The decision to hire a new employee is often determined by just 45 minutes face to face contact. The candidate is also expected to make a career changing decision after the same amount of time in front of their new manager – if they are lucky. It’s no wonder that interviews are fraught with a fear of rejection – usually on both sides. To use the time wisely, a degree of structure is required and within that, when it comes right down to it, there are four key areas that need to be assessed when selecting a new addition to your team.
The knowledge and understanding of those skills required to do the job properly. The skills may be hard (technical) or soft (personal). Contrary to popular misconceptions (that usually include the term “geek”), an increasing number of roles in IT now demand a higher level of soft skills than they do technical. While software development or systems engineering roles may still require a very high level of technical skills, increasing interaction with non-technical clients demands the ability to engage and communicate effectively.
The ability and character to fit in well with the team, the organisation at large and most importantly the immediate supervisor or manager. Just as one bad apple can taint a barrel full of apples, an obtuse or difficult personality with a negative attitude can wreak havoc in an otherwise good team. Personality should not be confused with soft skills. A helpdesk support agent with an excellent telephone manner and superb communications skills can still be a challenge to work with or worse – to manage.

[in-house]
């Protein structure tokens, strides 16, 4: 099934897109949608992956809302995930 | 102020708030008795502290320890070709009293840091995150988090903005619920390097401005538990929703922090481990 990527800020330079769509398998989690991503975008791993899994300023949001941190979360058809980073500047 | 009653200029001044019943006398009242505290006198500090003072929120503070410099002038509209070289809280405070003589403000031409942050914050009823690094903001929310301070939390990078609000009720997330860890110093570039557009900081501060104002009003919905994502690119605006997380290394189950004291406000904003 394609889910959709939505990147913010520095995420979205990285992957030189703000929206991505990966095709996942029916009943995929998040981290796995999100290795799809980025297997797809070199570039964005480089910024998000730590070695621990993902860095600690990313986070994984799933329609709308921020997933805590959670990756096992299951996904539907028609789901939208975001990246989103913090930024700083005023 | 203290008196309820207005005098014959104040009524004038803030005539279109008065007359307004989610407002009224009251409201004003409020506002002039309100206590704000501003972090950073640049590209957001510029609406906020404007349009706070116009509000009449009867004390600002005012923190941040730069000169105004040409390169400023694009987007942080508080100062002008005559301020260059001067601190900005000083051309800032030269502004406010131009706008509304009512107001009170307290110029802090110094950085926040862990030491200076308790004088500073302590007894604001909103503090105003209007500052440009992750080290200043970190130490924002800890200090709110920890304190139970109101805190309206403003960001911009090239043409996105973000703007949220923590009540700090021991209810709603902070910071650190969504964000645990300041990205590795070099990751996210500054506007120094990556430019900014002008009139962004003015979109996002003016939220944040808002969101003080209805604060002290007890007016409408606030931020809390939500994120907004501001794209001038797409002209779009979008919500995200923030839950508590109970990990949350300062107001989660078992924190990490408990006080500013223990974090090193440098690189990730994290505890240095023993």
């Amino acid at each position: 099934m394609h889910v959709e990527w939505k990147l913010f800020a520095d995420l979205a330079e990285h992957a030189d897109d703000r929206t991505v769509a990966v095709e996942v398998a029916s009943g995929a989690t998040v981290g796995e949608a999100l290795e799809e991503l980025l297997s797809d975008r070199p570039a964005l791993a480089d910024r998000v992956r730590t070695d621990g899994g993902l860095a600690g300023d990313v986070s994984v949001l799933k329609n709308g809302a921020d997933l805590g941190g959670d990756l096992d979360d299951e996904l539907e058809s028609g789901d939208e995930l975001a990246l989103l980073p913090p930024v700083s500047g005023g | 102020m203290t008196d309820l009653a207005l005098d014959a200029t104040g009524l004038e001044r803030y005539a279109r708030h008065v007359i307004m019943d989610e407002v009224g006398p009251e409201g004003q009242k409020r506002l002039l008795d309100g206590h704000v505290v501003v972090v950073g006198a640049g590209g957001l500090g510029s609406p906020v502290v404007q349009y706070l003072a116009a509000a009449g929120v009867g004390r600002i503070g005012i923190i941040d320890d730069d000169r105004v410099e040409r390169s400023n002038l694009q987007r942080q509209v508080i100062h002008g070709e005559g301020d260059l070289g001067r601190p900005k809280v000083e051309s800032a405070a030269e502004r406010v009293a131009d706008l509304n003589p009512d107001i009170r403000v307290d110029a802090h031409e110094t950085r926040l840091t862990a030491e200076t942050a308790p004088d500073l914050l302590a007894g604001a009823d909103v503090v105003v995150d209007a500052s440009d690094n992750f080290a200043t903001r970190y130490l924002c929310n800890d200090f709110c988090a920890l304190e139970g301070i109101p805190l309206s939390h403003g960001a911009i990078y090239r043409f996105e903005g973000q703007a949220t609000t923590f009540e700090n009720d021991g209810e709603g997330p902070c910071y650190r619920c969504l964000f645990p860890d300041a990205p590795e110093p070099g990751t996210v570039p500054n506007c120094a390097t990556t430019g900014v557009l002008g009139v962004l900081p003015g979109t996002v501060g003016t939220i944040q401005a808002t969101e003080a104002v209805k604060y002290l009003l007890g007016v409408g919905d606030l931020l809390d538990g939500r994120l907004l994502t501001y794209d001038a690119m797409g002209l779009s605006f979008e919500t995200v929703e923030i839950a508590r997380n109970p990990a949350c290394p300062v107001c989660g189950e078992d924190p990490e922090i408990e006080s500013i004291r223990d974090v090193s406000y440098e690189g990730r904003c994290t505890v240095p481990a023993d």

In terms of IT, experience is really a measure of the application of the skills learnt thus far. Experience adds value to a team and can often provide workable solutions to those tricky or difficult problems. It can also instill confidence in others when dealing with challenging issues or situations. While a wide range of technical skills can be learnt by an eager and interested individual, it’s the application of those skills to create solutions to problems that provides the depth we often describe as “experience”. Just as with technical experience, roles can help to develop important soft skills that enable a candidate to deal effectively with other people.
Usually the most overlooked yet underestimated characteristic of an individual. It was once described to me as “the ownership gene” and usually applies to finishing the job properly, supporting colleagues or helping out the manager or organisation in times of need. It’s commitment that causes people to offer their services in those all-hands-to-the-pumps situations that most IT support professionals live for. Commitment is contagious and is sometimes described as “a good attitude”. It also works both ways in that committed employees enjoy working for organisations that are committed to their welfare or personal development.
In the early days of MTR, to assess the four factors above, we came up with SPEC, a methodology we use to analyse candidates in those four key areas. We structured our interviews and referee reports around it and have used SPEC for ten years.
Assessing technical skills required of IT professionals can be difficult. A barrage of tests we have developed over the years helps enormously. However, the ever changing nature of IT determines that as new technologies appear, those on the leading edge of development usually have to back up their skills claims with some evidence of using those skills. Furthermore, years spent working with a technology doesn’t necessarily reflect how broadly, or deeply, an individual has been required to deploy a technical skill – which is where experience comes in. A candidate claiming to be an expert in a subject really has to back that up with evidence of employing that skill over a fairly broad range of challenges and situations and to some depth in solving difficult problems.